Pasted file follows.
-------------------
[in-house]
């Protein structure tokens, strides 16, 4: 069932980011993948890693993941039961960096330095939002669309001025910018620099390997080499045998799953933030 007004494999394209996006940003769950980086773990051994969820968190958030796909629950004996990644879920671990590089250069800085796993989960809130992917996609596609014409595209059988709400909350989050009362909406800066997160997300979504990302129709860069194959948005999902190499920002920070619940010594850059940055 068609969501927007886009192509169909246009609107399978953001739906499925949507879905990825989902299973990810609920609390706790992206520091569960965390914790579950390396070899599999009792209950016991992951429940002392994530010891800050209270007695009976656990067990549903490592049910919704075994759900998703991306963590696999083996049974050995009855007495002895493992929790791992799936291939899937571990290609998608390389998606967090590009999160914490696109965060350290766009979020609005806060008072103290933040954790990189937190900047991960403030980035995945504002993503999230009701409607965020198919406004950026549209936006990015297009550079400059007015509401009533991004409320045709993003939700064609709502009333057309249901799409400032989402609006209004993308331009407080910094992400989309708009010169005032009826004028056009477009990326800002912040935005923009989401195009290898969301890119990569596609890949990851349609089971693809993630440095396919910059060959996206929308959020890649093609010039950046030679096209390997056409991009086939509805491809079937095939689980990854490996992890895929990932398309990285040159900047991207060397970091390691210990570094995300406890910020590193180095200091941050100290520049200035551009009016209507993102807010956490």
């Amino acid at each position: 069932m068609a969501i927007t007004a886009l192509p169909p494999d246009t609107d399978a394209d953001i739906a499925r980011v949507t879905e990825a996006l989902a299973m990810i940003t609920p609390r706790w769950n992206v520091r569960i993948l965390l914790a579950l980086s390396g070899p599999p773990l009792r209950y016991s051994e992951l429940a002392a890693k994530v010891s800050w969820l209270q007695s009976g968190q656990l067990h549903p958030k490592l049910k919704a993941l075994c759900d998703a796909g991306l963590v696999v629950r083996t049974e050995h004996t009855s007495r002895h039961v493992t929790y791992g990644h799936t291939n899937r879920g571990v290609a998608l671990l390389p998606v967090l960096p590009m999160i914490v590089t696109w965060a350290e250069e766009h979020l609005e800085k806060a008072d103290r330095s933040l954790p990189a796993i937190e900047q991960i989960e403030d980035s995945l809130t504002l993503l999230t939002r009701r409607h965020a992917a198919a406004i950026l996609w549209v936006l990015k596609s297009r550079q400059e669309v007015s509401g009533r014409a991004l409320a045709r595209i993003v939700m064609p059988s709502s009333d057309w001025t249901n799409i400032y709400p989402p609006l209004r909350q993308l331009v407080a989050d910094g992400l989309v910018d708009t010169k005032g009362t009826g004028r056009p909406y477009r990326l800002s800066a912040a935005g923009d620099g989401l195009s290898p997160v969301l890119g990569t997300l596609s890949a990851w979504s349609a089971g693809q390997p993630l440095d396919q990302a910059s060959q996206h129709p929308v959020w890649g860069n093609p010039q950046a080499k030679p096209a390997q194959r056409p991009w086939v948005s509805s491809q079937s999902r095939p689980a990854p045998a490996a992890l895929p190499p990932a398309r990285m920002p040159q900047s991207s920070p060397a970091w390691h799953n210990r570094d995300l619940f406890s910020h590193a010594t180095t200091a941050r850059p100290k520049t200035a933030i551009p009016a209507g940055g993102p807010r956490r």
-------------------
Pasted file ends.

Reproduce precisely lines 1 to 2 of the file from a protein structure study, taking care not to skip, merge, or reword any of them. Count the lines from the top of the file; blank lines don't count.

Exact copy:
[in-house]
């Protein structure tokens, strides 16, 4: 069932980011993948890693993941039961960096330095939002669309001025910018620099390997080499045998799953933030 007004494999394209996006940003769950980086773990051994969820968190958030796909629950004996990644879920671990590089250069800085796993989960809130992917996609596609014409595209059988709400909350989050009362909406800066997160997300979504990302129709860069194959948005999902190499920002920070619940010594850059940055 068609969501927007886009192509169909246009609107399978953001739906499925949507879905990825989902299973990810609920609390706790992206520091569960965390914790579950390396070899599999009792209950016991992951429940002392994530010891800050209270007695009976656990067990549903490592049910919704075994759900998703991306963590696999083996049974050995009855007495002895493992929790791992799936291939899937571990290609998608390389998606967090590009999160914490696109965060350290766009979020609005806060008072103290933040954790990189937190900047991960403030980035995945504002993503999230009701409607965020198919406004950026549209936006990015297009550079400059007015509401009533991004409320045709993003939700064609709502009333057309249901799409400032989402609006209004993308331009407080910094992400989309708009010169005032009826004028056009477009990326800002912040935005923009989401195009290898969301890119990569596609890949990851349609089971693809993630440095396919910059060959996206929308959020890649093609010039950046030679096209390997056409991009086939509805491809079937095939689980990854490996992890895929990932398309990285040159900047991207060397970091390691210990570094995300406890910020590193180095200091941050100290520049200035551009009016209507993102807010956490």